A unified set of policies and procedures for ICT security in government agencies will be finalised shortly – though the man responsible for its development will not pin himself down to a firm date.
There is no coherent apparatus for assessing that agencies have complied with the policy, and no clear picture of whose responsibility such compliance vetting might be.
The NZSIT 400 standard is being developed within the Government Communications Security Bureau (GCSB). There are standards in place at present, says the man in charge, Grant Streeter, but standards for different kinds of information have to date been in different documents.
NZSIT 400 will give agencies a single source for all guidelines. The document will eventually run to more than 200 pages.
Streeter says he has given deadlines for its completion before, “But every time I do that, it seems the Australians produce something new and I have to consider more changes to our standard.”
The New Zealand standard has much in common with the Australian ACSI-33 standard and the two will probably move closer to commonality in future, says Streeter, something he says is a logical development considerable co-operation between the two countries’ governments and public services.
“But the Australians have some different ends in mind and different means of achieving those ends,” so the two are unlikely ever to be identical.
NZSIT 400 is designed to be “a living document”, Streeter says, with updates provisionally scheduled for every quarter after the initial release. The Blackberry and similar advanced personal digital assistants with ever-increasing storage size are the bane of any organisation’s security policy, he says.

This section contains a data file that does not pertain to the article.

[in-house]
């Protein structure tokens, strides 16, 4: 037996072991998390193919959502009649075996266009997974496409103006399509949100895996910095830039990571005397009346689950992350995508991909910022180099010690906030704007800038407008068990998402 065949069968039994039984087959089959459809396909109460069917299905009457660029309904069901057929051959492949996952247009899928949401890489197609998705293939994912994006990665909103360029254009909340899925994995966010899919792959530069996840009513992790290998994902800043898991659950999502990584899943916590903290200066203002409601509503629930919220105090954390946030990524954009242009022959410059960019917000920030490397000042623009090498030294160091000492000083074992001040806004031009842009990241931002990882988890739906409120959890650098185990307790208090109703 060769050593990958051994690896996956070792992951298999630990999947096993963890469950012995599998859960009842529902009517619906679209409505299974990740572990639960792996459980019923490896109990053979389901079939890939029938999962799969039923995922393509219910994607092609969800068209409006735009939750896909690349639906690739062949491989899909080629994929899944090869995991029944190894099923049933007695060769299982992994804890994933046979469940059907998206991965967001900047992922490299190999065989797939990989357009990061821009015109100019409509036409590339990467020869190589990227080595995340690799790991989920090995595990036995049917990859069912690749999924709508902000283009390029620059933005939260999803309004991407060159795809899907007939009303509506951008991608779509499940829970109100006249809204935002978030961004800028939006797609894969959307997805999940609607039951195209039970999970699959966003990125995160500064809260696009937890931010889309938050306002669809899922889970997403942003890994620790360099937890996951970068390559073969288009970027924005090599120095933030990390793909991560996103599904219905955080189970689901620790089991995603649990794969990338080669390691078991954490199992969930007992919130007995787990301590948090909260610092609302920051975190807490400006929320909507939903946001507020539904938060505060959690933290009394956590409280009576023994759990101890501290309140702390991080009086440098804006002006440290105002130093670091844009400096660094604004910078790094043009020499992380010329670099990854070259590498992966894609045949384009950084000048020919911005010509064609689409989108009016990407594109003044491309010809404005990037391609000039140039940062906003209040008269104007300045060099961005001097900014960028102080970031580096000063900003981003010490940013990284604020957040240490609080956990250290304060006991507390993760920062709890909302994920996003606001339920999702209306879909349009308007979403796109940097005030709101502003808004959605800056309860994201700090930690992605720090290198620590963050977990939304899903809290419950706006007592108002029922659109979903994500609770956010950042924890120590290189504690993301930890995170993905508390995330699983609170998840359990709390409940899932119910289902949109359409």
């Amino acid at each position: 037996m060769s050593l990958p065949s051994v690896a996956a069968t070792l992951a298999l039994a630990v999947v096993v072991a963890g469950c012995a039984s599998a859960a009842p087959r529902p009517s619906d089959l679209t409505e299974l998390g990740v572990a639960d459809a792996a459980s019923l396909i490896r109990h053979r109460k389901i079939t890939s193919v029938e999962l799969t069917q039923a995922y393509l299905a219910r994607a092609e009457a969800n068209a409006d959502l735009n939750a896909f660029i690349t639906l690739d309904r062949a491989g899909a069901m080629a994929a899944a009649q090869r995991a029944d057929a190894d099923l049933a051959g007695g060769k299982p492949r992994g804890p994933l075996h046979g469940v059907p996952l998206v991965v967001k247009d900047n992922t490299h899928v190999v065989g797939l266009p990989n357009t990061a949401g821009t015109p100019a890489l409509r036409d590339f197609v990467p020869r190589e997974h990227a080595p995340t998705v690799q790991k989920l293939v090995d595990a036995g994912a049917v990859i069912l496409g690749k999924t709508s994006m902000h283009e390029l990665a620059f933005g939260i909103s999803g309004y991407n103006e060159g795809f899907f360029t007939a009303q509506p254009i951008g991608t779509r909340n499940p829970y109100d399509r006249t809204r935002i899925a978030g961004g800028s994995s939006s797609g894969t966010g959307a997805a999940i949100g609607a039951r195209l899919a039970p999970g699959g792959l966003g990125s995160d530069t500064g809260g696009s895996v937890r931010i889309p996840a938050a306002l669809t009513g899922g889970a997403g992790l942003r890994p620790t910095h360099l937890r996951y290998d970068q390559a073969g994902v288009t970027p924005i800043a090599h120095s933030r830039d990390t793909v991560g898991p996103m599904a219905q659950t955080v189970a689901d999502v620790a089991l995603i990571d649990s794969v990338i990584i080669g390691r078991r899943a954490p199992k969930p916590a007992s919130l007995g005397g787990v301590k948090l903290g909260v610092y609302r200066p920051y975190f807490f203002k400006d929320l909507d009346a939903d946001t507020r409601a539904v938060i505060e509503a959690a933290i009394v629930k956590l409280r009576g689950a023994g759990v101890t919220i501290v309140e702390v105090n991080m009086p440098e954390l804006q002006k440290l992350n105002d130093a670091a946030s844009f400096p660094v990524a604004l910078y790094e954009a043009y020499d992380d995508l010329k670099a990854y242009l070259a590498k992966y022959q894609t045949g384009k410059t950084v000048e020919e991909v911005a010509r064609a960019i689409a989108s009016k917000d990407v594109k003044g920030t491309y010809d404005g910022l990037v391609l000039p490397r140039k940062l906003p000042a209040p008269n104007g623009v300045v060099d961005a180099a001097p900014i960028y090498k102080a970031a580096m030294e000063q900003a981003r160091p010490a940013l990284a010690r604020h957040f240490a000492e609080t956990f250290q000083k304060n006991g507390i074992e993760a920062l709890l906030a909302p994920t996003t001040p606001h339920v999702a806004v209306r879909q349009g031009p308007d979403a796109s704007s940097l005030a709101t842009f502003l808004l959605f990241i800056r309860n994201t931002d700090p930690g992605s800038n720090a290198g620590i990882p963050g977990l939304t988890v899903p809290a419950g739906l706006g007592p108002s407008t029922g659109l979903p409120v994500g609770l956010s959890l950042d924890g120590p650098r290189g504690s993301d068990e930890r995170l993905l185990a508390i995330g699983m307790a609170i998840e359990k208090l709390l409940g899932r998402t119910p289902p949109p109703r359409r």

Similarly, digital storage in office equipment such as fax machines and photocopiers has been growing. Such machines typically sideline a document image onto an internal hard disk for convenience in generating multiple copies and that image could remain there vulnerable to illicit use if there is not a policy to say how it must be wiped.
The new security manual will also cover standards of encryption for information of different confidentiality classifications, and procedures for encrypting and decrypting. A separate standards document, NZSIT-401, will deal with additional procedures for information of secrecy classifications of “confidential” and above, but this document will itself be confidential.
As for who will audit compliance with the standard, this is still uncertain, says Streeter. It is unlikely to be the Audit Office, which normally has the job of monitoring good practice in government agencies. Sources suggest the vetting may have to go as high as the Department of Prime Minister and Cabinet, where it could lie with the Officials Committee for Domestic and External Security Coordination (ODESC).
“There is no definite mechanism prescribed at present,” says Streeter, but the matter will not be ignored. “There will be consequences for senior executives who fail to comply.”
The Australian federal government has an established programme known as I-RAP (Infosec-Registered Assessor Program) for training and certifying security auditors to vet projects for ACSI-33 compliance. I-RAP is administered by the Defence Signals Directorate.